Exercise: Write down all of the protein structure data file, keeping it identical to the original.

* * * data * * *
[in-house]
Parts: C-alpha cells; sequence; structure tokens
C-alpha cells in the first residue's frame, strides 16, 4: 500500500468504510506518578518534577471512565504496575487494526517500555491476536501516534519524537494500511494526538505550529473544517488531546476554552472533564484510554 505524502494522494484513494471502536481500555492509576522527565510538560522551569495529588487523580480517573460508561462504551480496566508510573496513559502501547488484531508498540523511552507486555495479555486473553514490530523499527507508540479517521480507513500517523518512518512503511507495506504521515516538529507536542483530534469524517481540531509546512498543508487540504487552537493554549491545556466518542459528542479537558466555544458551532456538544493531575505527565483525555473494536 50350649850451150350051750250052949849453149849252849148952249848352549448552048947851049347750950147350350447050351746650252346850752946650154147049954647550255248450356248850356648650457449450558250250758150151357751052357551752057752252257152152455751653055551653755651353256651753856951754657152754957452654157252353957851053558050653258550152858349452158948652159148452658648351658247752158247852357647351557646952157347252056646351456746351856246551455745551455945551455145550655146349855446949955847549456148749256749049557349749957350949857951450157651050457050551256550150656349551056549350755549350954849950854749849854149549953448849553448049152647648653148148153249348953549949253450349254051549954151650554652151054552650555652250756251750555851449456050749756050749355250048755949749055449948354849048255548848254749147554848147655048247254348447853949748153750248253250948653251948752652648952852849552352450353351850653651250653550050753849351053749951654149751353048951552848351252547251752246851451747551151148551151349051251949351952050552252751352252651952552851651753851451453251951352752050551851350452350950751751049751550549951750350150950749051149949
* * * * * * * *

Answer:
[in-house]
Parts: C-alpha cells; sequence; structure tokens
C-alpha cells in the first residue's frame, strides 16, 4: 500500500468504510506518578518534577471512565504496575487494526517500555491476536501516534519524537494500511494526538505550529473544517488531546476554552472533564484510554 505524502494522494484513494471502536481500555492509576522527565510538560522551569495529588487523580480517573460508561462504551480496566508510573496513559502501547488484531508498540523511552507486555495479555486473553514490530523499527507508540479517521480507513500517523518512518512503511507495506504521515516538529507536542483530534469524517481540531509546512498543508487540504487552537493554549491545556466518542459528542479537558466555544458551532456538544493531575505527565483525555473494536 50350649850451150350051750250052949849453149849252849148952249848352549448552048947851049347750950147350350447050351746650252346850752946650154147049954647550255248450356248850356648650457449450558250250758150151357751052357551752057752252257152152455751653055551653755651353256651753856951754657152754957452654157252353957851053558050653258550152858349452158948652159148452658648351658247752158247852357647351557646952157347252056646351456746351856246551455745551455945551455145550655146349855446949955847549456148749256749049557349749957350949857951450157651050457050551256550150656349551056549350755549350954849950854749849854149549953448849553448049152647648653148148153249348953549949253450349254051549954151650554652151054552650555652250756251750555851449456050749756050749355250048755949749055449948354849048255548848254749147554848147655048247254348447853949748153750248253250948653251948752652648952852849552352450353351850653651250653550050753849351053749951654149751353048951552848351252547251752246851451747551151148551151349051251949351952050552252751352252651952552851651753851451453251951352752050551851350452350950751751049751550549951750350150950749051149949